For 2021 Kelda decided to set herself a challenge to complete a series of triathlons – despite not being able to run, swim well or ride a standard bike due to a serious leg injury she sustained in 2002. It was all about demonstrating the 'How Can I?' Climbing Out ethos.
Since then she has taken on not one, but two triathlons (and not easy ones at that!) with a third coming up in a couple of weeks time.
She isn’t shy of challenges, having previously climbed Mount Kilimanjaro, Mount Aconcagua - the highest mountain in South America, and in 2019 she became the first adaptive female to row solo across the Atlantic to raise awareness and funds for Climbing Out.
And now she’s a triathlete!
Her training hasn’t been easy. Amongst Covid restrictions closing her local pool, a packed Climbing Out schedule and poor weather to train in, she also received a shocking diagnosis at the start of 2021 – breast cancer.
Training was paused whilst Kelda had a mastectomy, and thankfully a few weeks later she received the great news that she had the all clear.
Here's an update from Kelda on how it's all been going...
“Due to scheduling problems, my first triathlon ended up being here in Shropshire at Alderford Lake on the 19th June.
I had always planned to do the running section in a racing wheelchair because of my leg injury, but training with it didn’t go very smoothly! I realised tackling the hills in it was near impossible and I was really worried I wasn’t going to be able to do the triathlons.
As I was struggling up a hill in the chair, I had a thought – I could walk faster than this… And there was the light bulb moment! I can’t run, but I can do a kind of shuffle. So, with now 6 days until the triathlon, I had a go running with walking poles and it worked!
I keep saying that this challenge is all about finding solutions to problems to achieve awesome things – and adapting with the poles was part of that.
I had spent 18 years thinking I couldn’t run – and I proved myself wrong!
The first triathlon was an Olympic distance - 1500m swim, 40km bike ride and a 10km run.
On the morning of the event I felt like I was stepping in to the unknown, unsure of how I was going to handle the different disciplines involved. But then I got caught up in the amazing atmosphere. There was such a friendly vibe, it took away my feelings overwhelm and made it fun.
I learnt during the swim that my steering isn’t great! Rather than spotting buoys I was spotting reeds! I’ve swum at Alderford before, but it feels totally different in a race setting. I felt a bit panicked with my breathing and where I was going. The marshals had to rescue me twice as I was going in the wrong direction!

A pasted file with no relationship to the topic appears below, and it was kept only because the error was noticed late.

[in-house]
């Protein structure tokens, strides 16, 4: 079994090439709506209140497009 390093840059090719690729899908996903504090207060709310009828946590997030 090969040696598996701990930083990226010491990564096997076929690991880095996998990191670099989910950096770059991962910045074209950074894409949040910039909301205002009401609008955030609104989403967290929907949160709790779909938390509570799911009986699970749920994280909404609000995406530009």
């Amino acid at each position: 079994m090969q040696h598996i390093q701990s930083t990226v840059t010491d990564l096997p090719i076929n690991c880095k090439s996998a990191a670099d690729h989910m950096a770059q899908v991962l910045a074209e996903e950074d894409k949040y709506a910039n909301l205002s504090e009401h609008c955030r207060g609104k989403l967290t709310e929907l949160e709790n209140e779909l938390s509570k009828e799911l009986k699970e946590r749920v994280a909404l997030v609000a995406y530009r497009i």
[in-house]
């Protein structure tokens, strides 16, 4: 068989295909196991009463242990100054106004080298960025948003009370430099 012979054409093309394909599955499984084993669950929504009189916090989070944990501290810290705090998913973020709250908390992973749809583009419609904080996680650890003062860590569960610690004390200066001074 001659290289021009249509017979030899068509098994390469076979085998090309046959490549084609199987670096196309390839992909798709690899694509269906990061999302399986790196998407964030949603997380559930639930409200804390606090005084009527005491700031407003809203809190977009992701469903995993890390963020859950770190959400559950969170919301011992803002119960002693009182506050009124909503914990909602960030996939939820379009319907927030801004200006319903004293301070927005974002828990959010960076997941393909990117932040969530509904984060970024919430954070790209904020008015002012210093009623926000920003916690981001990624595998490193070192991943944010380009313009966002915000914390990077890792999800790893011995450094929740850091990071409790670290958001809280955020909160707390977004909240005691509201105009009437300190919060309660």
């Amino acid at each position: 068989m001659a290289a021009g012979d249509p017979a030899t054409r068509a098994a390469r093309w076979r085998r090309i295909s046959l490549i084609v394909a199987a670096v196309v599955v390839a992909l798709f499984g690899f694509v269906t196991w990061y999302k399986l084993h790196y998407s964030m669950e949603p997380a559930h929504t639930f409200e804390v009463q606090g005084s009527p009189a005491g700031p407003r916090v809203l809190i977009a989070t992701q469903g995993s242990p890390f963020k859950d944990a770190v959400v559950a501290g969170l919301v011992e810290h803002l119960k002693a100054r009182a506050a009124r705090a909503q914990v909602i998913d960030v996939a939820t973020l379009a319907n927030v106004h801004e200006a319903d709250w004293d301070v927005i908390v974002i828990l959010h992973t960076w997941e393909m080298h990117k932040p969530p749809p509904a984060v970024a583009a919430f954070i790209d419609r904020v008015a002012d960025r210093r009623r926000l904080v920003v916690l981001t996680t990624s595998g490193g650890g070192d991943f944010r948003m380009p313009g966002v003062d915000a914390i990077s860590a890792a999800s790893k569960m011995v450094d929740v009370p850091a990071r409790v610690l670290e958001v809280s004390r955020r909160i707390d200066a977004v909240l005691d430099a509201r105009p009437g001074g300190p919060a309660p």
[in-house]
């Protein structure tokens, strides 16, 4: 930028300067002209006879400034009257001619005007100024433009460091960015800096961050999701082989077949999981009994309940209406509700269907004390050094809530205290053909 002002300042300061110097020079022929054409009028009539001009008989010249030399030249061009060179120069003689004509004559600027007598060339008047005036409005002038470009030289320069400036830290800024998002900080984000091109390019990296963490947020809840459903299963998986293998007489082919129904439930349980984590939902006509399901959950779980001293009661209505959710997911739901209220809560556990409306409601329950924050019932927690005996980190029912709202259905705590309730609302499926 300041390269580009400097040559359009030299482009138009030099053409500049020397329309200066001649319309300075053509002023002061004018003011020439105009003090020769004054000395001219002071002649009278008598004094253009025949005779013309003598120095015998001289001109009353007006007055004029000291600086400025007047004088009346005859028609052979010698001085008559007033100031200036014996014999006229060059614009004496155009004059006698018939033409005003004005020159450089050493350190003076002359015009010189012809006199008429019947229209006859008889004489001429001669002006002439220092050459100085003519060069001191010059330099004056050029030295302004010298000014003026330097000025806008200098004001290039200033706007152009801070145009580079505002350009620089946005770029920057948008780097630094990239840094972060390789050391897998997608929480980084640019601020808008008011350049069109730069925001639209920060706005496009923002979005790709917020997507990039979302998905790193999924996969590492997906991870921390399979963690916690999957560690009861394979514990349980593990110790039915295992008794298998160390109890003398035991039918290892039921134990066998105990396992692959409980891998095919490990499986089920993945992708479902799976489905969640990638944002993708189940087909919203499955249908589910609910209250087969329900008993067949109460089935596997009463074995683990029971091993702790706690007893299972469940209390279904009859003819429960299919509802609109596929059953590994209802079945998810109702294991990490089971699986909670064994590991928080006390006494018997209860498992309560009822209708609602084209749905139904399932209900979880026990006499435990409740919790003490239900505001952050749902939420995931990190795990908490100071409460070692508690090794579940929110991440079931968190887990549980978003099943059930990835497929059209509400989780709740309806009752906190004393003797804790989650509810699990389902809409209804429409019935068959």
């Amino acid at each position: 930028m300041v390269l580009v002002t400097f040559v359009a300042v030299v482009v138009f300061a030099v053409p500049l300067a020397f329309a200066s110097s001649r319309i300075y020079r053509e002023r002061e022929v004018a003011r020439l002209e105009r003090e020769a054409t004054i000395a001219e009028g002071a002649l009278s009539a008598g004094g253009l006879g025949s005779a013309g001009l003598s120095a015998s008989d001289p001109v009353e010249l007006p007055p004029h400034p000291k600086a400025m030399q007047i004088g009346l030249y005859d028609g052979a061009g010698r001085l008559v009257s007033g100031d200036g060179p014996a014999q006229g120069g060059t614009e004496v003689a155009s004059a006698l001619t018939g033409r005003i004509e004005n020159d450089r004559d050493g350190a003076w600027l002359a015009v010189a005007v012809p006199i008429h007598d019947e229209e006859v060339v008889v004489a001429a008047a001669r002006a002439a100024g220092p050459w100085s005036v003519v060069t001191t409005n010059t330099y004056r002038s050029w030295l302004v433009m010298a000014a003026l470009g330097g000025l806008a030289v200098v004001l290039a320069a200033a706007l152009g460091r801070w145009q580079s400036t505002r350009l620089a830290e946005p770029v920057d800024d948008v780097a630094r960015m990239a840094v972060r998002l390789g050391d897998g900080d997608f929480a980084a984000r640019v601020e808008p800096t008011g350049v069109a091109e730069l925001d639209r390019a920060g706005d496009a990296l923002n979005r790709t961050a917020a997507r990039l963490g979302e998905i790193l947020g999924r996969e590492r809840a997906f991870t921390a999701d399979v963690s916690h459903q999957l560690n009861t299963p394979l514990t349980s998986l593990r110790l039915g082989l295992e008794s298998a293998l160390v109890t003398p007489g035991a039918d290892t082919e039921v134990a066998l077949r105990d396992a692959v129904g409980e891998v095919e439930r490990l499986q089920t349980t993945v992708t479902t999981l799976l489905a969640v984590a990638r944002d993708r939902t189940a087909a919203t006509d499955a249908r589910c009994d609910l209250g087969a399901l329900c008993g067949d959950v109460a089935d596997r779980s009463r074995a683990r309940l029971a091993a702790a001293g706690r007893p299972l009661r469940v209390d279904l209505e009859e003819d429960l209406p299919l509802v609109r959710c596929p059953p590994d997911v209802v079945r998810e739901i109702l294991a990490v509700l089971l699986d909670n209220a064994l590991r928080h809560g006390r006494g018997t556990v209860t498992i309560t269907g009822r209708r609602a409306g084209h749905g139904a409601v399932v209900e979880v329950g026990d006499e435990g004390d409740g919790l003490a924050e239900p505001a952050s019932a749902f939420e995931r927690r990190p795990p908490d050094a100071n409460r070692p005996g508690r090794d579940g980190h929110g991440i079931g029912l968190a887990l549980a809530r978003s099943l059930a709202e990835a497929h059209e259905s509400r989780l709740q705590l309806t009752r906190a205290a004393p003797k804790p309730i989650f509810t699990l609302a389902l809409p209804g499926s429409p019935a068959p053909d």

I was wrapped up thinking that I was being so useless, but then I had a word with myself - you need to start laughing at yourself and get over this! After all, it wasn’t that long ago I couldn’t do the front crawl at all.
Eventually I was on my own in the lake, as everyone else had swum off, but I hit a rhythm by the second lap.
My leg seizes up when I swim, so quite often when I come out of the water I lose my balance. At that point I needed my walking poles to get me to the next stage – the cycling.
I was hit by a lorry on a horse many years ago and have avoided riding on roads ever since, so I couldn’t quite believe I was riding a bike on such a big road. I felt chuffed getting over that hurdle.
Then came the running / shuffling. After 2.5km I started to tell myself that I’m never going to finish the whole 10km. But I kept pushing to do more, and not walk a single step. The amount of encouragement from other runners and spectators was incredible, so I kept going.
It’s all about mindset, and I found myself using tools from my Atlantic row. I said to myself - JUST KEEP GOING. Every footstep, every lap, you’re one step closer. And I did it! It was an amazing feeling to cross the finish line of my first ever triathlon – something I had always thought wasn’t possible.”
Kelda’s second triathlon was The Snowman Triathlon in North Wales. It is well known as the toughest multi terrain triathlon in the UK! She took on a 750m swim, 31km bike ride, and a 6km run up Moel Siabod.
“My ankle is fused at 90 degrees so the uphill for me wasn’t as bad as you might think – the downhill not so much! I couldn’t believe I actually overtook a few people running up the mountain, but they all passed me again on the way back down! It was an epic course with absolutely stunning scenery."
Kelda plans to do one more triathlon this year. She’s taking on the Shropshire Triathlon in Ellesmere on the 5th September. She will be doing the Olympic distance.
“I’ve spent nearly 20 years telling myself I can’t run. I might not be quick or have a great style, but you know what - I can run. Knowing that has given me a lot of confidence. What else can I do!?
Following my breast cancer scare this year, these triathlons enabled me to move forward from that and not be defined by it. I’ve built my confidence and self worth by setting myself this challenge. I even feel fitter now than when I was on the GB squad, which is a huge boost.
If anyone is thinking about taking part in a triathlon, I say, just do it!”